Committee Reports

Opposition to Proposed Rule Governing Employment Authorizations for Asylum Seekers


The Immigration and Nationality Law Committee submitted comments opposing proposed Department of Homeland Security (DHS) regulations that would make it more difficult for asylum-seekers to obtain employment authorization while their asylum applications are pending. Through the Proposed Rule, DHS seeks to double the waiting period for asylum-seekers’ eligibility for an initial Employment Authorization Document (“EAD”). The Proposed Rule will have far-reaching consequences for all asylum-seekers, leaving them with virtually no possibility to become self-sufficient and support their families as they await their asylum adjudications. The City Bar urges DHS to withdraw this rulemaking in its entirety.


January 13, 2020

Samantha Deshommes, Chief
Regulatory Coordination Division Office of Policy and Strategy
U.S. Citizenship and Immigration Services
Department of Homeland Security
20 Massachusetts Avenue NW Mailstop #2140
Washington, D.C. 20529-2140

Submitted via 

Re: DHS Docket No. USCIS-2019-0011 84 F.R. 62374, Notice of Proposed Rulemaking and Request for Comment on Asylum Application, Interview, and Employment Authorization for Applicants 

Dear Ms. Deshommes:

On behalf of the Immigration & Nationality Law Committee of the New York City Bar Association[1] (“City Bar”) we respectfully submit this comment in response to the above-referenced Proposed Rule Change, posted in the Federal Register on November 14, 2019 (84 Fed. Reg. 62374) (the “Proposed Rule”). The proposal stems from the April 2019 Presidential Memorandum on Additional Measures to Enhance Border Security and Restore Integrity to Our Immigration System.


Through the Proposed Rule, the Department of Homeland Security (“DHS”) seeks to double the waiting period for asylum-seekers’ eligibility for an initial Employment Authorization Document (“EAD”). While its purported justification for the Proposed Rule is to curb fraud, we see this as another unjustified imposition of unnecessary obstacles that persecuted individuals would face in their increasingly difficult path toward winning asylum. Asylum applicants already must contend with United States Citizenship and Immigration Service (“USCIS”) interviews or court backlogs and a six-month waiting period to be eligible to apply for an initial EAD. In addition to expanding the waiting period for asylum-seekers to apply for EADs, the Proposed Rule would also expand the bases to deny such EADs. When this Proposed Rule is considered in conjunction with other recent USCIS proposed rules, such as the elimination of the 30-day processing provision for Asylum Applicant-Related Employment Authorization Applications[2] and the Fee Change rules,[3] it is clear that virtually all asylum-seekers and their families will find it more difficult to support themselves while awaiting asylum decisions, and find it more difficult to win their cases.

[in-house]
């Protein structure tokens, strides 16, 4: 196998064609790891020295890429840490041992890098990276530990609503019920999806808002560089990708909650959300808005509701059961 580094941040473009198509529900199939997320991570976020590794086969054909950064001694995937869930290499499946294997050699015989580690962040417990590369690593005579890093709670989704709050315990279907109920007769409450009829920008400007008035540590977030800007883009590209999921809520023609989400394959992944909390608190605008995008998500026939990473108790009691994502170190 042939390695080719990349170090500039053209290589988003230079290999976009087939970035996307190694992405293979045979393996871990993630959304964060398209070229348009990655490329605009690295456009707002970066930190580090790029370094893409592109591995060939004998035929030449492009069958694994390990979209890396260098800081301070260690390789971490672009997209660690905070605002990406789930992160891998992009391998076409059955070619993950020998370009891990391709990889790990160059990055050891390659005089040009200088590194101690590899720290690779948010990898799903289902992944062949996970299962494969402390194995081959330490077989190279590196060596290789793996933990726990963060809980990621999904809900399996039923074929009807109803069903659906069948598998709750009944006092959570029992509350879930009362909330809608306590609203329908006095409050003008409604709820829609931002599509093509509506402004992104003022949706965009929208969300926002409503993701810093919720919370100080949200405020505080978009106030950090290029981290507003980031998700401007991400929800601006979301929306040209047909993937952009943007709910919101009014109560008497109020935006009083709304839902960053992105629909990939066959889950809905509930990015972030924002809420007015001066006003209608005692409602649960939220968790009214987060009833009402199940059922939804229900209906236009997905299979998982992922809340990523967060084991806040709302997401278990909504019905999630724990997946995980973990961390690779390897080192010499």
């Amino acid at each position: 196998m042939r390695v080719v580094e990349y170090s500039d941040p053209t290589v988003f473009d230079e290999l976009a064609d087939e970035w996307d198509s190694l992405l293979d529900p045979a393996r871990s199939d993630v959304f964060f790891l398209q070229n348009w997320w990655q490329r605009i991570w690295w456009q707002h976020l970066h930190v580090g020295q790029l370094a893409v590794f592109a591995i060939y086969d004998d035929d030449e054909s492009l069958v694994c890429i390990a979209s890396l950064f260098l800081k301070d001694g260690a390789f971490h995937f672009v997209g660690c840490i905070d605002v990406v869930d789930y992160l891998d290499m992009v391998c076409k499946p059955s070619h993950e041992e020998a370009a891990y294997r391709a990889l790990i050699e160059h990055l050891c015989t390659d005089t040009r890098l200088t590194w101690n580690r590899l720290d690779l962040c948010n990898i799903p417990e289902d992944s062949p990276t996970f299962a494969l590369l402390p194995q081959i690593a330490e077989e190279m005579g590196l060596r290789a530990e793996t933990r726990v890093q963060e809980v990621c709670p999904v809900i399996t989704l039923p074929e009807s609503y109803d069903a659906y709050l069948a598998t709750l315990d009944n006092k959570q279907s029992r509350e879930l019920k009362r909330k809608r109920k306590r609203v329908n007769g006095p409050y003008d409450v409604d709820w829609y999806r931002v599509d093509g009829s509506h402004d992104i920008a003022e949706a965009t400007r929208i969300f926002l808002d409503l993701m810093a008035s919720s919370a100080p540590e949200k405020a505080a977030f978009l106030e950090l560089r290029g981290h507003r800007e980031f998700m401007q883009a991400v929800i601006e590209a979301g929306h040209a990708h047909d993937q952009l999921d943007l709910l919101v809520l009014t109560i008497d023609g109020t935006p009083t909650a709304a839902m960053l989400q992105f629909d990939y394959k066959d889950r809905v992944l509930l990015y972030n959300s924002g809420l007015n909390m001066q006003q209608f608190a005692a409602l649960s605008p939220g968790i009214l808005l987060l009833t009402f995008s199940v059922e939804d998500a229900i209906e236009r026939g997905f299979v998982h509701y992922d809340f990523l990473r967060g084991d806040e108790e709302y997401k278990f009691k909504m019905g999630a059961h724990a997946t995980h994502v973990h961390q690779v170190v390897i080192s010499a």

While the City Bar opposes the Proposed Rule in its entirety, this comment will focus primarily on the proposal to extend the wait period for asylum-applicant EAD eligibility from 180 days to 365 days. The following discussion highlights the potential adverse effects of the Proposed Rule, on its own, and in conjunction with changes to processing times and fees.


The Proposed Rule will have far-reaching consequences for all asylum-seekers, leaving them with virtually no possibility to become self-sufficient and support their families as they await their asylum adjudications. This is true even though within the Proposed Rule, DHS has stated that its goal is to “reduce incentives for aliens to file frivolous, fraudulent, or otherwise non-meritorious asylum applications to obtain employment authorization.” With no ability to file an EAD application until a year after their asylum applications are received plus the attendant processing time of the EAD application, and no ability to work lawfully, asylum-seekers will suffer physically, emotionally, and psychologically. For those who are fleeing harm, often leaving behind everything they own, the impact is particularly severe.

Access to work authorization makes it easier for asylum-seekers to support themselves in safe and meaningful ways, while enduring extensive waiting periods for their opportunity to be heard and protected. The existing 180-day wait period already puts asylum-seekers in precarious situations; increasing that wait period to one year will be devastating. Asylum seekers are not eligible for most public benefits. If this rule is published as written, asylum seekers will have no ability to obtain a lawful source of income for more than a year after arriving in the United States. Instead, they will be forced to rely on charities, assistance from extended families, or to work without authorization. This rule, like other changes to the asylum system, is clearly designed to deter asylum seekers from coming to the United States[4] and exercising the right to seek asylum which the Immigration and Nationality Act (“INA”) gives to any noncitizen who is in the United States.[5]